Simple Tricks for Healthy Snack Shopping for Your Kids
Here's how you can make reading labels at the supermarket an easier task.
CREATED WITH ARLA
Majority of preschools and even big schools have started promoting healthy eating during snack time. Active participation of parents in preparing and choosing healthier snack alternatives is encouraged.
There is no particular ingredient or super food that can give all the nutrients the body needs, but balance, variety, and moderation should be introduced as early as possible so your children won't grow up as picky eaters and instead gradually acquire a taste for different food. According to nutritionist and dietitian Francis Cyril H. de Guzman, RND, these are the three ingredients that you should probably lessen or avoid:
Sugar: The recommended sugar intake for kids 7 to 12 years old is between 5 to 6 teaspoons per day. Too much sugar can damage their teeth and can be at risk of high blood pressure, diabetes, and heart disease later in life.
Salt: Reduced sodium intake is possible if children do not develop a preference for too much saltiness in the first place. Teach kids to avoid salty condiments if the food is already seasoned during the cooking process.
Fat and Trans Fat: An intake of 6 to 8 teaspoons per day of fat and oils is recommended for kids 7 to 12 years old. Dr. De Guzman suggests not reusing cooking oil as it produces free radicals that damage healthy cells causing ailments in the long run.
With these in mind, try applying these tips the next time you go for a supermarket run:
Keep an eye on food labels
Always read the nutrition facts label to understand how many calories are in the food and beverage. Avoid "empty calorie" food or junk food that provides no nutritional value.
Choose whole foods
Whole foods rather than refined ones are a more nutritious and filling alternative because they leave your child more energized throughout the day. Opt for sandwiches made with whole-wheat bread and different fillings each day, such as tuna, egg, cheese, and chicken bits. Add vegetables like lettuce, spinach, tomatoes, and cucumber for added fiber and nutrients. Prepare the fillings in advance to save time during busy mornings.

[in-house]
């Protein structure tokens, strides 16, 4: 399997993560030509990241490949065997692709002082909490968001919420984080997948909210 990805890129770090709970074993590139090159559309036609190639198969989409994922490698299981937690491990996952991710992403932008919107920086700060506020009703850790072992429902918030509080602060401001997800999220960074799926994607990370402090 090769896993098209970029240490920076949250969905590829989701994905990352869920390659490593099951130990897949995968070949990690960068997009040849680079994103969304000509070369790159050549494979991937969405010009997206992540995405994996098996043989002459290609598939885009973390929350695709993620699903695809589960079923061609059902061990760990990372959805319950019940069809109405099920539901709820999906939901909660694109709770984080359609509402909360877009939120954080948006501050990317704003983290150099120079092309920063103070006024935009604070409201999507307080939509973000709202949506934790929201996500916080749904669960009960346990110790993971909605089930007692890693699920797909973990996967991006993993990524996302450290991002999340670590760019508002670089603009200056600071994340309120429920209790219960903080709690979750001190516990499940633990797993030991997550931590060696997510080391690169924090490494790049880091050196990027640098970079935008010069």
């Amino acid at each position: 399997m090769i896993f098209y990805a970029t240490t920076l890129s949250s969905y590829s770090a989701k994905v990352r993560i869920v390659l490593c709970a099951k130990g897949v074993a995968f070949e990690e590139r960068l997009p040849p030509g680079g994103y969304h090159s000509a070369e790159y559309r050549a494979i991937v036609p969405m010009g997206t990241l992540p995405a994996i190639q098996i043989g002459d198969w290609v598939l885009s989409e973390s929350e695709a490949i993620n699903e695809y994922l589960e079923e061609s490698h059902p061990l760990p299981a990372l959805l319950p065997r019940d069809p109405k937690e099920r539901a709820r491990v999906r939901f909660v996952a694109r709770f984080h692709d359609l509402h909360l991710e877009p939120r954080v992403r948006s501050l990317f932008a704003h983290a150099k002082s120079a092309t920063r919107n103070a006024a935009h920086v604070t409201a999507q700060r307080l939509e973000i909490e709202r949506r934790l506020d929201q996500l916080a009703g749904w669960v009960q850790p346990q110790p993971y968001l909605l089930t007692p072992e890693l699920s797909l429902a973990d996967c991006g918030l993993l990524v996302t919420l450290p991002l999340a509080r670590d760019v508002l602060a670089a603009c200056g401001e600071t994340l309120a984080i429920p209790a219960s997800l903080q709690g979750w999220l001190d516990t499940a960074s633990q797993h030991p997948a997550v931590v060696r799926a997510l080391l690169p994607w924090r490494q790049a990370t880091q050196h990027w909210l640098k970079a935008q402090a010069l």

Avoid sugary beverages
Snacking on sweet treats often is not beneficial in the long run as there is a tendency for children to become overweight if they get used to the sugar. Go for whole fruits that contain fiber and other nutrients instead of sweetened fruit juices.
Say no to canned and processed food
Let's be honest. There will be times when we just want to give in to our child's wishes by serving canned and processed food simply because these are easy to prepare. Try not to purchase these often, and remember that fresh is still best. Go for snacks made from fresh fruits and vegetables. They may be time-consuming to prepare but are definitely worth it.
Use dairy products made from more natural ingredients
Partner your child's snacks with Arla Milk Goodness Chocolate or Strawberry, which gives more milk, more taste, and naturally packed with nutrients such as calcium, protein, and vitamin B2. Arla milk comes from Arla farms that guarantees farm-to-table product traceability. Arla Milk Chocolate supports sustainable farming by adding UTZ certified cocoa.
Most flavored drinks in the market have high sugar content but are very low in nutrients. With Arla Milk Goodness Chocolate and Arla Milk Goodness Strawberry, you get more natural and nutritious drinks! They are made from real fresh cow's milk and only produced with five to six simple ingredients! Establish the habit of drinking milk until school-age so that your preschoolers will continue to get the vitamins their body needs while enjoying the flavors they've always loved.
Got any more tips and tricks about snack shopping? Share them here!
This article was created by Summit StoryLabs in partnership with Arla.